7 Ways to Develop Grit in Your Kids
“Grit” has recently become a popular buzzword in parenting and education. It’s defined by University of Pennsylvania psychologist Angela Duckworth as “perseverance and passion for long-term goals.”
According to Duckworth, grit is a better indicator of future success than IQ or talent. It’s a combination of determination, focus, passion, and resilience. It’s the ability to persevere in the face of challenges and failure.
If you want to help your child develop the all-important tool of grit, here are seven ways to do it.
- Be a positive role model.
Children are often mirrors of their parents, so model “grittiness” for your child. Here’s how:
- Handle your mistakes with positivity and/or humor.
- Demonstrate a willingness to face challenges and persevere.
- Discuss mistakes and setbacks with your child, even asking your child for advice when appropriate.
- Allow your child to make mistakes, and teach him to accept them.
It’s tempting to cushion our children from failure, but doing so only prevents them from learning valuable coping skills.
Instead of preventing your child from failing, teach him how to handle failure appropriately.
- Teach your child that failure is only an opportunity to go back to the drawing board and devise new and better strategies. “What went wrong this time? How can we prevent that from happening next time?”
- Take a cue from the father of Sarah Blakely, founder of Spanx: He had his children share their mistakes at the dinner table each night. These mistakes were then celebrated, because if Sara and her brother hadn’t failed that day, then they hadn’t tried anything challenging enough.
- Or follow the example of Kelly Holmes, author of Happy You, Happy Family: When her child gets a spelling word wrong as they practice, Holmes gives her a high five and says, “High five, you’re learning!”
- Help your child set goals.
Work with your child to set at least one long-term goal, and then help him stick with it.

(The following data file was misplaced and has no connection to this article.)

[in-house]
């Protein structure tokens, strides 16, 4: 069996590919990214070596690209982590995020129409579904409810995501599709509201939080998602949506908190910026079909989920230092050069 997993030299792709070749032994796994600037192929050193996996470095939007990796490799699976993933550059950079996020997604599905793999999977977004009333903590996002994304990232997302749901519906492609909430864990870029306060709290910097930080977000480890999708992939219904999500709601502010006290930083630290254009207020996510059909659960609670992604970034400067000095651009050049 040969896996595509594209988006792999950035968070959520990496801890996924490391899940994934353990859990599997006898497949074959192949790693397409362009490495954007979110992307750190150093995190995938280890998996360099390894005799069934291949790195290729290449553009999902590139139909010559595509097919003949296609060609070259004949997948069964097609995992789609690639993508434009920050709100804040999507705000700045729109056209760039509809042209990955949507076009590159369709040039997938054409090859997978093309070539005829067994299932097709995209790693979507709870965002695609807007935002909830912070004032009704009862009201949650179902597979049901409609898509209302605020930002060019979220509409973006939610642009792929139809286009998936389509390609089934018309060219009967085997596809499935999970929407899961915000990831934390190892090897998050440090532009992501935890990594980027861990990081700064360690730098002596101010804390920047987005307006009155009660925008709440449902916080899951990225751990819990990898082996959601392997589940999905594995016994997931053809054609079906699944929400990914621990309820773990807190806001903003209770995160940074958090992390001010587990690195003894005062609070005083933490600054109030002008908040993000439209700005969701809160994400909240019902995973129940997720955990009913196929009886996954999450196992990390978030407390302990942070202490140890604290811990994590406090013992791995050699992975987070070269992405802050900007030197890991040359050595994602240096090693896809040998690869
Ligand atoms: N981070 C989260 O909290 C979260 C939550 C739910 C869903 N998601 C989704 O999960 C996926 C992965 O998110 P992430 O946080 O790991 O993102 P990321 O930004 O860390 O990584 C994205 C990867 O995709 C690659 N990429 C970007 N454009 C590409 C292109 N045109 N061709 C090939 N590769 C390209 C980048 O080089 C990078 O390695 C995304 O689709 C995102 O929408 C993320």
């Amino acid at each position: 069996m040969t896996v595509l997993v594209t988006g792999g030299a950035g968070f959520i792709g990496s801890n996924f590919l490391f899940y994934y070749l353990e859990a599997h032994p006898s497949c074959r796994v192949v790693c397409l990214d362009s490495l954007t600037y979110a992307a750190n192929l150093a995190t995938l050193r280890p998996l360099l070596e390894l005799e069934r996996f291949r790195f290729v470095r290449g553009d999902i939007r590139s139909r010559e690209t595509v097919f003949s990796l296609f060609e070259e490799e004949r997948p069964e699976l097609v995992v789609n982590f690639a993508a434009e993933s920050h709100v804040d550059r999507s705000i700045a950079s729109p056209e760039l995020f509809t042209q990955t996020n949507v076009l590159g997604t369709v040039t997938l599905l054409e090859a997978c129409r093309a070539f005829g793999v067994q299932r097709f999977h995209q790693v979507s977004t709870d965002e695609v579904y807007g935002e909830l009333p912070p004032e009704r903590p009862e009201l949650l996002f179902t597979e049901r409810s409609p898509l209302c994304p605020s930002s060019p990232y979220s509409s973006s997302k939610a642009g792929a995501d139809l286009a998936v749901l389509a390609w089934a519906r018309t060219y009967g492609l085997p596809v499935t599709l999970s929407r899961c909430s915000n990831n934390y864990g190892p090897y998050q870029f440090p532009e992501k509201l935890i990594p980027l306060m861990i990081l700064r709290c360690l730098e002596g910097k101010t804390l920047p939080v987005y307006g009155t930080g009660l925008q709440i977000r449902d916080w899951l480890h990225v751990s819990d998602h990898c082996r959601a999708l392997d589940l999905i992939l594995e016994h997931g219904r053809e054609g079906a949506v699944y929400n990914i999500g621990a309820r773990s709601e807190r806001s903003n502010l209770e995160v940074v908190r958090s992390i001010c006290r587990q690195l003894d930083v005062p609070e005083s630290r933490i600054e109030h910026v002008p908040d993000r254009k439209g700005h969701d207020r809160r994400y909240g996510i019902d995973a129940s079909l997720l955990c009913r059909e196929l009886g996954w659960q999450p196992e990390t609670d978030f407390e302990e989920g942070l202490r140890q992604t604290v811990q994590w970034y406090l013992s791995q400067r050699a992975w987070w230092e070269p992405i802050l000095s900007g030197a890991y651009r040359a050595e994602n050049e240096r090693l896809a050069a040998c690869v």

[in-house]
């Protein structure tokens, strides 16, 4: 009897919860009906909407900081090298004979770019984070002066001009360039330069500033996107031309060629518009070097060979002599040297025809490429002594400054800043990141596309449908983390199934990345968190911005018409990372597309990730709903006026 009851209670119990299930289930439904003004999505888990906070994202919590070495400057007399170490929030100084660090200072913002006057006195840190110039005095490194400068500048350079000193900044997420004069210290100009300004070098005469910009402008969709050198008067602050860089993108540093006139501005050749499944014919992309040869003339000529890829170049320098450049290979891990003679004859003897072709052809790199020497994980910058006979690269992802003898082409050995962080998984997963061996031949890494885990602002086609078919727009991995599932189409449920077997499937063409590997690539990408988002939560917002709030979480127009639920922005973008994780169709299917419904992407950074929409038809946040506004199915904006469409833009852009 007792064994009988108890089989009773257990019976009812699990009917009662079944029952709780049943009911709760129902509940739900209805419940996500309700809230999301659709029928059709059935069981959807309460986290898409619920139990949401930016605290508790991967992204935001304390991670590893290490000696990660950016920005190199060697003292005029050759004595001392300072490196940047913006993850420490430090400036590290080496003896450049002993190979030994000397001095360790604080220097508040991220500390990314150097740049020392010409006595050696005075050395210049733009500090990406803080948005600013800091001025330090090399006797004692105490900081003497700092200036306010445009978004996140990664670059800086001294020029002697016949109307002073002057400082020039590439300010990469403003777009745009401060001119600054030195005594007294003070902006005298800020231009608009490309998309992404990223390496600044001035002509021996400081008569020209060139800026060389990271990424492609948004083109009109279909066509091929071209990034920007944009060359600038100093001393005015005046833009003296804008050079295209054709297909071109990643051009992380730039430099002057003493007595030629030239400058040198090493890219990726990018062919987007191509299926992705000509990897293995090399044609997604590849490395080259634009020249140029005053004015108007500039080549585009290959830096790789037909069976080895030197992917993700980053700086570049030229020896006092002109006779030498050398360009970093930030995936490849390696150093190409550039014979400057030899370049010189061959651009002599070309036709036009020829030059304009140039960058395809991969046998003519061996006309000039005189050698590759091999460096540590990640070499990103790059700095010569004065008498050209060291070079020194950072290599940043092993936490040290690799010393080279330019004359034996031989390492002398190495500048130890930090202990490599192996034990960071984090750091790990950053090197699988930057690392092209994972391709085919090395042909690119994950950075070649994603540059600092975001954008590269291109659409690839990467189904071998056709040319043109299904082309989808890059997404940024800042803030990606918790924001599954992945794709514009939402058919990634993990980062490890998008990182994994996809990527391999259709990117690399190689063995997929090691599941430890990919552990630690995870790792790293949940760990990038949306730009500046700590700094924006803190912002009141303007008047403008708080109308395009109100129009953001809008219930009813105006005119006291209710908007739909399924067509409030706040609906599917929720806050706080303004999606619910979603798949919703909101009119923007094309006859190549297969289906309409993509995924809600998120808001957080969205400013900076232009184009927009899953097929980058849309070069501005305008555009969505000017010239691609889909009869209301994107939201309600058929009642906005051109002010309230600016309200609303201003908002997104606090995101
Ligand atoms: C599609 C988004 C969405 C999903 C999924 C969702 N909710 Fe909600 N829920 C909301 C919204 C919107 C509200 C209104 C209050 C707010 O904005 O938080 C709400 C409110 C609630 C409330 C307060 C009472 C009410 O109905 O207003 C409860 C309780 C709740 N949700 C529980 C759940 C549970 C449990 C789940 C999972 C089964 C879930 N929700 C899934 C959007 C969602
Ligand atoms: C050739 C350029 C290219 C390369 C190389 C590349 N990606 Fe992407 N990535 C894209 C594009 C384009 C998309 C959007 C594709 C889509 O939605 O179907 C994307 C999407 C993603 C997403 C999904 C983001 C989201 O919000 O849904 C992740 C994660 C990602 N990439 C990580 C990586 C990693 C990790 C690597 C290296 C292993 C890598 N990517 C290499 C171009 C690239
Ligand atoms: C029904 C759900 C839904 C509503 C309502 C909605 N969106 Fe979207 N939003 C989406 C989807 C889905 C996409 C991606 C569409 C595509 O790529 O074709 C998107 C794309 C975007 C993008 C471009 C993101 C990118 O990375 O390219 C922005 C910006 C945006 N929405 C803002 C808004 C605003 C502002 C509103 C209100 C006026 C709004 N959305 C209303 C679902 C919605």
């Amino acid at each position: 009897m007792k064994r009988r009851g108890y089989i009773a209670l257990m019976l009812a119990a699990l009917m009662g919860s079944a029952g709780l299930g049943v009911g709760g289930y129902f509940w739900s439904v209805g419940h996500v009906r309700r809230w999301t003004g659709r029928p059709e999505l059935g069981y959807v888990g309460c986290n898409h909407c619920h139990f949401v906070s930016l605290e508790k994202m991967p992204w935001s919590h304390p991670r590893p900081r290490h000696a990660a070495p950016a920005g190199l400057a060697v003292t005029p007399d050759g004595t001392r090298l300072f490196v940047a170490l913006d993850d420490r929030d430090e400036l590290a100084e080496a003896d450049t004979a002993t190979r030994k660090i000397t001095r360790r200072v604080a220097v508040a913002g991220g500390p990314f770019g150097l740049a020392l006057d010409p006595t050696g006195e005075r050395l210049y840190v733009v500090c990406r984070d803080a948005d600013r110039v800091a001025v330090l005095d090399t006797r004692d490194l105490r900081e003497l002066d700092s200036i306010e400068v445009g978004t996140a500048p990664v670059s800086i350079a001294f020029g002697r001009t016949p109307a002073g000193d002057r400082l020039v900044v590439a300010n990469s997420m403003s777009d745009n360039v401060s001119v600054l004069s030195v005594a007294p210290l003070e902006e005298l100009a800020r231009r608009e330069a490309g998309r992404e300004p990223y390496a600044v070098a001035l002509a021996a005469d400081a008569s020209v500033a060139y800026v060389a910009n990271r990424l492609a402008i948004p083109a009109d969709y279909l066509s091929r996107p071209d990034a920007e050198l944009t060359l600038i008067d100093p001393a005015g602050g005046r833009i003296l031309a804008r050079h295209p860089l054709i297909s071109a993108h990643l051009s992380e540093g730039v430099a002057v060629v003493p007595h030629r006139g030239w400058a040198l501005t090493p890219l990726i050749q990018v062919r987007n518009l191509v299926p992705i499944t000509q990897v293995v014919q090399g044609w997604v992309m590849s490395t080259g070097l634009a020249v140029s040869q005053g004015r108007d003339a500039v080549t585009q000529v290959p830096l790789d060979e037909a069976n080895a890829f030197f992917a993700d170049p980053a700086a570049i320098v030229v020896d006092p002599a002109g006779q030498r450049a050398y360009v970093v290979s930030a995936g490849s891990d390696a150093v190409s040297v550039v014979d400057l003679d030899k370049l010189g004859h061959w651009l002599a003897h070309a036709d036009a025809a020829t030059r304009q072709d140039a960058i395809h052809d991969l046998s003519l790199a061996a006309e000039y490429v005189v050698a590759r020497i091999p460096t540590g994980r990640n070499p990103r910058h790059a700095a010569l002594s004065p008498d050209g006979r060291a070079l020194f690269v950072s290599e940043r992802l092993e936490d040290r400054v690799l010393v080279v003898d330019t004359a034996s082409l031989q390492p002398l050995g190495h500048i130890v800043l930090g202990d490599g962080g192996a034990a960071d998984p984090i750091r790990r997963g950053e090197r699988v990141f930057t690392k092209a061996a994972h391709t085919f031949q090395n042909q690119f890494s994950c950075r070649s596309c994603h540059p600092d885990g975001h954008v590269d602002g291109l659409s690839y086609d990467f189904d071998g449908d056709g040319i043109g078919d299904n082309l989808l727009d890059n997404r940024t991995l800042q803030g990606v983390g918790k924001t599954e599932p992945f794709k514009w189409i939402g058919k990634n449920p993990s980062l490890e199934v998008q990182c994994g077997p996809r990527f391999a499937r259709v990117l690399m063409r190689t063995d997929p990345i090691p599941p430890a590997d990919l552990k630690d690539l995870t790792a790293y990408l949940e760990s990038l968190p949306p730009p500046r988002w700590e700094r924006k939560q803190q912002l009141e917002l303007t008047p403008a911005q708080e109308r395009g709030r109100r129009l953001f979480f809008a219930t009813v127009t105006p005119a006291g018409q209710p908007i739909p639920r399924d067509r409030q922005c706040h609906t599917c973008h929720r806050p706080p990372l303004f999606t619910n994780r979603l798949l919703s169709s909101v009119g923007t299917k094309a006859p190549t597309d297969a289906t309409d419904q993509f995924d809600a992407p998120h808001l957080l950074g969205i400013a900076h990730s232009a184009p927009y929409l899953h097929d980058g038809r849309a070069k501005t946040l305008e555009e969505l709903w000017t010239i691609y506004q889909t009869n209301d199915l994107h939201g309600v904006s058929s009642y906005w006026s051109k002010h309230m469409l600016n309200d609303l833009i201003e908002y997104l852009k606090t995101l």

Here are some goal-setting strategies you can use with your child:
- Let your child choose the goal, so it’s something that is meaningful to him.
- Break the big goal down into incremental steps that will make it more achievable.
- Discuss potential obstacles, and make an action plan for how your child will handle these obstacles if they occur.
- Write it all down: Professor Gail Matthews found that you’re 42% more likely to achieve your goals if you just put it in writing.
- Teach your child to problem solve.
When your child does struggle with problems or setbacks, brainstorm ways to solve the problem. You can offer suggestions like, “What if you stayed after school to get some extra help from your teacher?” or, “What if you started your homework a little earlier?”
But it’s important to let your child contribute ideas too. This shows your child that problems are solvable, and it gives him a sense of power and control in the face of challenges.
- Praise effort, not ability.
Stanford University psychologist Dr. Carol Dweck emphasizes the importance of teaching your child a growth mindset by praising effort instead of ability.
When you praise effort, your child learns that he can achieve anything through hard work and practice.
When you praise ability, your child receives the message that traits like intelligence are “fixed.” If he encounters a setback, he’ll feel that he’s reached the limit of his ability and is more likely to give up instead of exerting increased effort.
- Nurture your child’s passions.
Passion is a major component of grit, so help your child find and pursue his passions.
Be supportive: You may want your child to be a star athlete, only to find that his true passion is chess. If that’s the case, be accepting and encouraging. This will nurture both your child’s grit and his self-esteem.
- Be a family that embraces challenges.
Angela Duckworth’s family follows the “Hard Thing Rule,” which specifies that each member of the family must do one “hard thing.” It must be something that requires practice, and that allows for feedback and opportunities to get better.
Family members must “try again and again” and continue improving.
By using any or all of these seven strategies, you’ll help your child develop the powerful tool of grit!